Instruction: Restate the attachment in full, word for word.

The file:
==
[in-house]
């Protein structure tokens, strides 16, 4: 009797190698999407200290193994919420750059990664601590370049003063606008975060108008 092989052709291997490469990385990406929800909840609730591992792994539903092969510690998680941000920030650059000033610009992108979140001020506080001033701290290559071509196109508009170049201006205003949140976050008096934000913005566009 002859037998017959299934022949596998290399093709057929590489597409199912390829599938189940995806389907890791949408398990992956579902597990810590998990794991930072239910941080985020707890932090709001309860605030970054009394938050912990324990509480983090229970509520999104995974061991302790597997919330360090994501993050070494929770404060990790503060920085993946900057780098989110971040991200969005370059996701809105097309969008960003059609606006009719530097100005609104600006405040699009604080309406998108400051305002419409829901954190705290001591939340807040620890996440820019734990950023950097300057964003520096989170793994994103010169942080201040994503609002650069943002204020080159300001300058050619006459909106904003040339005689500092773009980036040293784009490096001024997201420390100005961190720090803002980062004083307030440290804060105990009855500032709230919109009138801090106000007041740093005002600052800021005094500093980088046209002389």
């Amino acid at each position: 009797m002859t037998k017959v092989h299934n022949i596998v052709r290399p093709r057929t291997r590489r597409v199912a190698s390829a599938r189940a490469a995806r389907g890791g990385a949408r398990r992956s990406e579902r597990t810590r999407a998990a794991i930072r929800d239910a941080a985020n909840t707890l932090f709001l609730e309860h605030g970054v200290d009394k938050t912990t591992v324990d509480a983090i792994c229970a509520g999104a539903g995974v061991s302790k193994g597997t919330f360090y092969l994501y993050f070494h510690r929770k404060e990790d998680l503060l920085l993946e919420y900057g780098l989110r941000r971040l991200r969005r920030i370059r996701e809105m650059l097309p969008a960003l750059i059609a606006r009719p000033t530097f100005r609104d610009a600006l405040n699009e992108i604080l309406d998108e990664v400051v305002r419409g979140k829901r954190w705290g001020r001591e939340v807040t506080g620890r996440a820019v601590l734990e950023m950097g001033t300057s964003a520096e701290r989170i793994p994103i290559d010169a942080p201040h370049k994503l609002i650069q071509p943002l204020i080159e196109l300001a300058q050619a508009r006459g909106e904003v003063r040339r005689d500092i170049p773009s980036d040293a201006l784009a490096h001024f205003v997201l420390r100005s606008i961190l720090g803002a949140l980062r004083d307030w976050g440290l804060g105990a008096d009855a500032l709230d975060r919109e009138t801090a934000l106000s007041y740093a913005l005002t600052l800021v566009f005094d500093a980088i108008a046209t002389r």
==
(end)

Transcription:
[in-house]
């Protein structure tokens, strides 16, 4: 009797190698999407200290193994919420750059990664601590370049003063606008975060108008 092989052709291997490469990385990406929800909840609730591992792994539903092969510690998680941000920030650059000033610009992108979140001020506080001033701290290559071509196109508009170049201006205003949140976050008096934000913005566009 002859037998017959299934022949596998290399093709057929590489597409199912390829599938189940995806389907890791949408398990992956579902597990810590998990794991930072239910941080985020707890932090709001309860605030970054009394938050912990324990509480983090229970509520999104995974061991302790597997919330360090994501993050070494929770404060990790503060920085993946900057780098989110971040991200969005370059996701809105097309969008960003059609606006009719530097100005609104600006405040699009604080309406998108400051305002419409829901954190705290001591939340807040620890996440820019734990950023950097300057964003520096989170793994994103010169942080201040994503609002650069943002204020080159300001300058050619006459909106904003040339005689500092773009980036040293784009490096001024997201420390100005961190720090803002980062004083307030440290804060105990009855500032709230919109009138801090106000007041740093005002600052800021005094500093980088046209002389």
């Amino acid at each position: 009797m002859t037998k017959v092989h299934n022949i596998v052709r290399p093709r057929t291997r590489r597409v199912a190698s390829a599938r189940a490469a995806r389907g890791g990385a949408r398990r992956s990406e579902r597990t810590r999407a998990a794991i930072r929800d239910a941080a985020n909840t707890l932090f709001l609730e309860h605030g970054v200290d009394k938050t912990t591992v324990d509480a983090i792994c229970a509520g999104a539903g995974v061991s302790k193994g597997t919330f360090y092969l994501y993050f070494h510690r929770k404060e990790d998680l503060l920085l993946e919420y900057g780098l989110r941000r971040l991200r969005r920030i370059r996701e809105m650059l097309p969008a960003l750059i059609a606006r009719p000033t530097f100005r609104d610009a600006l405040n699009e992108i604080l309406d998108e990664v400051v305002r419409g979140k829901r954190w705290g001020r001591e939340v807040t506080g620890r996440a820019v601590l734990e950023m950097g001033t300057s964003a520096e701290r989170i793994p994103i290559d010169a942080p201040h370049k994503l609002i650069q071509p943002l204020i080159e196109l300001a300058q050619a508009r006459g909106e904003v003063r040339r005689d500092i170049p773009s980036d040293a201006l784009a490096h001024f205003v997201l420390r100005s606008i961190l720090g803002a949140l980062r004083d307030w976050g440290l804060g105990a008096d009855a500032l709230d975060r919109e009138t801090a934000l106000s007041y740093a913005l005002t600052l800021v566009f005094d500093a980088i108008a046209t002389r």